Costa Rica has a health system which, as a part of its reform, makes the Ministry of Health the managing body and the Costa Rican Social Security Fund responsible for direct care to the people. The Fund's coverage has expanded from 86.2% of the population in 1994 to 90.4% in 1997. The rest of the population also has a right to all the health services, making the system universal, equitable, compulsory and in accordance with the criterion of solidarity.
The Costa Rican Social Security Fund was created in 1942 and its criteria of affiliation are open and universal. It has a benefits plan that includes high complexity care and its coverage includes 43% of affiliates. The rest of the country are beneficiaries.
Contributions are based on income (15%). The affiliate contributes 5.5%, the employer 9.25% and the State 0.25%. The government assessment, however, has never been paid. The debt at the present time is approximately 60 billion colons.
The Fund provides all its services in its own facilities, although in recent years there has been discussion as to whether investments should be made in their infrastructure or a move made towards purchasing services from the private sector. Views favoring the continuation of the official scheme appear to be holding the upper hand.
The social security system includes pharmaceuticals. Prescriptions must be written in the generic form and drugs chosen from a list. There were 400 principal active ingredients on the list in 1997, in 547 pharmaceutical presentations, in 54 therapeutic groups, matching the causes of morbidity/mortality present in the country.
The per capita allocation for drug purchases by Social Security was US$13.90 in 1994 and had grown to US$14.40 by 1997, an increase of 3.4% in the per capita allocation.
Social Security expenditures on medicines in relation to per capita income were 0.52% in 1995 and 0.54% in 1997.
The system buys the medicines in a centralized manner, to cover requirements for twelve months, by means of bidding between registered manufacturers, listed in the registry of bidders, the products of which must be registered and valid in the Ministry of Health. With this system they obtain high discounts on the sale price, reaching levels close to the international supply price in a broadly competitive system, as much as 890% below prices on the private market. If manufacturers included in the Institution's Registry of Bidders do not take part in the bidding a new competition is carried out inviting pharmaceutical manufacturers registered only in the Ministry of Health.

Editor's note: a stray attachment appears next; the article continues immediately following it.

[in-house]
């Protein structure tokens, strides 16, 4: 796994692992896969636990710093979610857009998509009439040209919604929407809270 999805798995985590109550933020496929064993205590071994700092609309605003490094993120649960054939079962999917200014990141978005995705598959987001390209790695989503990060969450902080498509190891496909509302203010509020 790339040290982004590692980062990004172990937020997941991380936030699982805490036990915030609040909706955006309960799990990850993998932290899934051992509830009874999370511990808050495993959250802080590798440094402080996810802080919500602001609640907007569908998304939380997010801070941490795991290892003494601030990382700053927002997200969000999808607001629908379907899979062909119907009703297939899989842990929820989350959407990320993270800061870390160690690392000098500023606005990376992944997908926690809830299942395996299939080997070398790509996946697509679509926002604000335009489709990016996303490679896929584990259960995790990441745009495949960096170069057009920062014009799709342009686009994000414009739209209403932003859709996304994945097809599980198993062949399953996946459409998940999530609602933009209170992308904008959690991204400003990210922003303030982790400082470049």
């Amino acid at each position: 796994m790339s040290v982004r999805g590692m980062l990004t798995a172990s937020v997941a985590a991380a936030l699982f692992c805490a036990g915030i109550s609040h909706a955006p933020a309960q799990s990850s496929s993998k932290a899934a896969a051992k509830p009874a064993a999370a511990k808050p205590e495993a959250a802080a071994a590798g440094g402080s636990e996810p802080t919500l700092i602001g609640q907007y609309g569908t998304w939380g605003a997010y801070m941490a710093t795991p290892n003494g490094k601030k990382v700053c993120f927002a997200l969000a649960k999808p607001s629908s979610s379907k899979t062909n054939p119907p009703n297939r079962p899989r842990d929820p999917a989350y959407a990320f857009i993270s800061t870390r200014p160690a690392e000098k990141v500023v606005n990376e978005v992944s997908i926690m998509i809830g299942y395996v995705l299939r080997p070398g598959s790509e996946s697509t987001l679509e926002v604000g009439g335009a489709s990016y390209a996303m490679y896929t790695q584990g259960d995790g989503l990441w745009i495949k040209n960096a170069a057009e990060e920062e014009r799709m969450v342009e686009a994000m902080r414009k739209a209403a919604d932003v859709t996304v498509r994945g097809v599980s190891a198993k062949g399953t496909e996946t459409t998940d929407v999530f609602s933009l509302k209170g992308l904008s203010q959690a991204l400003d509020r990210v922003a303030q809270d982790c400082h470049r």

Analysis performed by the Department of Pharmacotherapy in 1997 showed that, in the purchase processes, 16% were priced above the budget and 84% of purchases were bought less than the previous outlay. That means a saving of US$4,735,920 with respect to the budget, which allowed new drugs included on the official list to be bought.
The decision on quantities to buy begins with the assignment of responsibilities to each executive unit, which is responsible for maintaining an ongoing control of inventory. Each operating unit is assigned a level of use by the Department of Pharmacotherapy and the Department of Programming, Control and Evaluation of Supplies, in accordance with the level of complexity of the center and the care it offers the patients. Institutional requirements are collated in the Department of Programming, Control and Evaluation of Supplies. In accordance with the information compiled, the purchase is planned for the year whenever a medication reaches the level of an 11-month supply, including the amounts on hand and the deliveries pending.
Payment for the centralized purchases of medicines is made directly by the Fund, in accordance with the guidelines of the Administrative Contract Law.
Some of the problems that may come up in purchasing have to do with lack of stock on the part of the pharmaceutical manufacturers, for medicines out of production, including in their headquarters, so that there is a need to replace them. Temporary out-of-stock problems may present themselves as well, due to increased sales and in some cases to planning errors derived from therapeutic replacements and failures to comply with delivery dates or non-acceptance due to quality problems. Also, since the purchase is for a year, in view of the rapid pace of innovation, it is common for new medicines to appear that are not included, so that applications from manufacturers to include or replace often appear. In cases of urgency, and when there are no stocks on hand in the Fund, the hospital may be authorized to purchase from a pharmacy, to be reimbursed later, after the justification has been certified by the Central Pharmacotherapy Committee.
When medicines must be supplied, Social Security always delivers them, with a prior medical prescription. They are all free to the patient. The average annual expenditure on drugs per insured is calculated at US$14.40. The average number of drugs dispensed for each outpatient consultation in 1997 was 2.8 drugs. Emergency room consultations dispensed 1.8 drugs and each hospitalization results in 12 drugs being dispensed (country survey).
Some problems with delivery may be related to the volume of prescriptions dispensed by the pharmacy of a large hospital, where there may be congestion. Thus an attempt has been made to decentralize hospital pharmacies into satellites for each specialty.
In certain cases the problem of excess prescribing may exist, with patients who accumulate medicines, since treatments are exclusive and there is no control on delivery. That situation may give rise to a certain black market in some products, such as NPH insulin, or diversion to a neighboring country, such as Nicaragua, where the costs are higher.